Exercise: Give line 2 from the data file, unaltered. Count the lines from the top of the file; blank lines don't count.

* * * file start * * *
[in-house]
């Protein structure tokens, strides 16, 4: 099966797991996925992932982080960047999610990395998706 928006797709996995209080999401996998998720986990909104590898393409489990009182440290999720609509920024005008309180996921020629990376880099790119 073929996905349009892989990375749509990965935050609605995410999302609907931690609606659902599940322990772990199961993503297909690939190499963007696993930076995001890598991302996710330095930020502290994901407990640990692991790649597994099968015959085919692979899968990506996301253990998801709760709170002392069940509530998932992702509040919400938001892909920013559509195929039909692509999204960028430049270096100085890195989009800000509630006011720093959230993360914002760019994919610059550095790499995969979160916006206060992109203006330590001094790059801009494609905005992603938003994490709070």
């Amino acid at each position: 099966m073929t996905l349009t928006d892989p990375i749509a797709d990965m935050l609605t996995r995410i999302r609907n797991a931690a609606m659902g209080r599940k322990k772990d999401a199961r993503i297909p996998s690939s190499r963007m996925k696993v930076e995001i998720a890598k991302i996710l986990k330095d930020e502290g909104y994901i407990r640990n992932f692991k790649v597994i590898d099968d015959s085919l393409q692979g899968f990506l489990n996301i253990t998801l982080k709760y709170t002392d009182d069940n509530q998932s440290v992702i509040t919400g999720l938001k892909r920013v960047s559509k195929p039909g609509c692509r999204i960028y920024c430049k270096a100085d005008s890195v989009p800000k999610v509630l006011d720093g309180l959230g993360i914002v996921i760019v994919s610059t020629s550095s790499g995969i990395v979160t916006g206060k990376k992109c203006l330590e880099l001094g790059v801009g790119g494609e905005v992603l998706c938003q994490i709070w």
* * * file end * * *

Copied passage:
């Protein structure tokens, strides 16, 4: 099966797991996925992932982080960047999610990395998706 928006797709996995209080999401996998998720986990909104590898393409489990009182440290999720609509920024005008309180996921020629990376880099790119 073929996905349009892989990375749509990965935050609605995410999302609907931690609606659902599940322990772990199961993503297909690939190499963007696993930076995001890598991302996710330095930020502290994901407990640990692991790649597994099968015959085919692979899968990506996301253990998801709760709170002392069940509530998932992702509040919400938001892909920013559509195929039909692509999204960028430049270096100085890195989009800000509630006011720093959230993360914002760019994919610059550095790499995969979160916006206060992109203006330590001094790059801009494609905005992603938003994490709070």